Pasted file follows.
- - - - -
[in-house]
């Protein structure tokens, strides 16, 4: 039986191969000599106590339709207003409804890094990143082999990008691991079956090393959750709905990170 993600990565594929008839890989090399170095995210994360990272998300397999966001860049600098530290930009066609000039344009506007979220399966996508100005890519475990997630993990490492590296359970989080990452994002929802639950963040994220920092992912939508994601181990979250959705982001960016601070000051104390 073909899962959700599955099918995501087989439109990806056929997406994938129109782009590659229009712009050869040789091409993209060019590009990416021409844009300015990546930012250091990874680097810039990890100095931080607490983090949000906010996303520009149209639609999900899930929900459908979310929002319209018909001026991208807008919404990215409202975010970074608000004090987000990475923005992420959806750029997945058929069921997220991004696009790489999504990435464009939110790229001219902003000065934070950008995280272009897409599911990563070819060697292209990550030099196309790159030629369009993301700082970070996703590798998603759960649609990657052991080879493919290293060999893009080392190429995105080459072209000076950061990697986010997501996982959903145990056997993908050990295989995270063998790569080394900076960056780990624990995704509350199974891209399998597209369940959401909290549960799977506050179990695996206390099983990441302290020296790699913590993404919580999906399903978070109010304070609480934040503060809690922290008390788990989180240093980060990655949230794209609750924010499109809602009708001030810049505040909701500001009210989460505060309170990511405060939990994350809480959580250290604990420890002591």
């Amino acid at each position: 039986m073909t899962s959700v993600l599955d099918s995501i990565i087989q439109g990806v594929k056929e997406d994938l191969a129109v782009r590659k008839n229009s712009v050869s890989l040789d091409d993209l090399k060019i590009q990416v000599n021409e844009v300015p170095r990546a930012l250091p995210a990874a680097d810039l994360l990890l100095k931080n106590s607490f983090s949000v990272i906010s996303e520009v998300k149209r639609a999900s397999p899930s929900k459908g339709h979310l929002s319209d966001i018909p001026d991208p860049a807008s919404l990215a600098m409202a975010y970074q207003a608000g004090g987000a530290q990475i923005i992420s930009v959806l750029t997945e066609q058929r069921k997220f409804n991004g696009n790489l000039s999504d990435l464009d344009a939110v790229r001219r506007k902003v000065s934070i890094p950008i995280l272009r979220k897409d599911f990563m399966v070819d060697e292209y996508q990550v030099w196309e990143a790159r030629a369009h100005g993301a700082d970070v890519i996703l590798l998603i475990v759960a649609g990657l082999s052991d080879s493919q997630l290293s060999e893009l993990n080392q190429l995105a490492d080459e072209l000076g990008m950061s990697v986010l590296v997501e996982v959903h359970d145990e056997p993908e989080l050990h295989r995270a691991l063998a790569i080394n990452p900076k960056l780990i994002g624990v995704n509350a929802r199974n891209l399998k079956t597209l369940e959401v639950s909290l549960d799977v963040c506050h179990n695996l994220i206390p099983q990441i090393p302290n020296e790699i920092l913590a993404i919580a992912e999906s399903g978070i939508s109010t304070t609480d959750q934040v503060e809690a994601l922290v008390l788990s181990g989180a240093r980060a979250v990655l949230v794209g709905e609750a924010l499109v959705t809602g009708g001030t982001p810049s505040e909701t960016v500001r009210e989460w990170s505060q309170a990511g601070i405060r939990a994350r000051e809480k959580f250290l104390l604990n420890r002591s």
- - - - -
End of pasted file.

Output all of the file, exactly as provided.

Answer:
[in-house]
């Protein structure tokens, strides 16, 4: 039986191969000599106590339709207003409804890094990143082999990008691991079956090393959750709905990170 993600990565594929008839890989090399170095995210994360990272998300397999966001860049600098530290930009066609000039344009506007979220399966996508100005890519475990997630993990490492590296359970989080990452994002929802639950963040994220920092992912939508994601181990979250959705982001960016601070000051104390 073909899962959700599955099918995501087989439109990806056929997406994938129109782009590659229009712009050869040789091409993209060019590009990416021409844009300015990546930012250091990874680097810039990890100095931080607490983090949000906010996303520009149209639609999900899930929900459908979310929002319209018909001026991208807008919404990215409202975010970074608000004090987000990475923005992420959806750029997945058929069921997220991004696009790489999504990435464009939110790229001219902003000065934070950008995280272009897409599911990563070819060697292209990550030099196309790159030629369009993301700082970070996703590798998603759960649609990657052991080879493919290293060999893009080392190429995105080459072209000076950061990697986010997501996982959903145990056997993908050990295989995270063998790569080394900076960056780990624990995704509350199974891209399998597209369940959401909290549960799977506050179990695996206390099983990441302290020296790699913590993404919580999906399903978070109010304070609480934040503060809690922290008390788990989180240093980060990655949230794209609750924010499109809602009708001030810049505040909701500001009210989460505060309170990511405060939990994350809480959580250290604990420890002591």
């Amino acid at each position: 039986m073909t899962s959700v993600l599955d099918s995501i990565i087989q439109g990806v594929k056929e997406d994938l191969a129109v782009r590659k008839n229009s712009v050869s890989l040789d091409d993209l090399k060019i590009q990416v000599n021409e844009v300015p170095r990546a930012l250091p995210a990874a680097d810039l994360l990890l100095k931080n106590s607490f983090s949000v990272i906010s996303e520009v998300k149209r639609a999900s397999p899930s929900k459908g339709h979310l929002s319209d966001i018909p001026d991208p860049a807008s919404l990215a600098m409202a975010y970074q207003a608000g004090g987000a530290q990475i923005i992420s930009v959806l750029t997945e066609q058929r069921k997220f409804n991004g696009n790489l000039s999504d990435l464009d344009a939110v790229r001219r506007k902003v000065s934070i890094p950008i995280l272009r979220k897409d599911f990563m399966v070819d060697e292209y996508q990550v030099w196309e990143a790159r030629a369009h100005g993301a700082d970070v890519i996703l590798l998603i475990v759960a649609g990657l082999s052991d080879s493919q997630l290293s060999e893009l993990n080392q190429l995105a490492d080459e072209l000076g990008m950061s990697v986010l590296v997501e996982v959903h359970d145990e056997p993908e989080l050990h295989r995270a691991l063998a790569i080394n990452p900076k960056l780990i994002g624990v995704n509350a929802r199974n891209l399998k079956t597209l369940e959401v639950s909290l549960d799977v963040c506050h179990n695996l994220i206390p099983q990441i090393p302290n020296e790699i920092l913590a993404i919580a992912e999906s399903g978070i939508s109010t304070t609480d959750q934040v503060e809690a994601l922290v008390l788990s181990g989180a240093r980060a979250v990655l949230v794209g709905e609750a924010l499109v959705t809602g009708g001030t982001p810049s505040e909701t960016v500001r009210e989460w990170s505060q309170a990511g601070i405060r939990a994350r000051e809480k959580f250290l104390l604990n420890r002591s």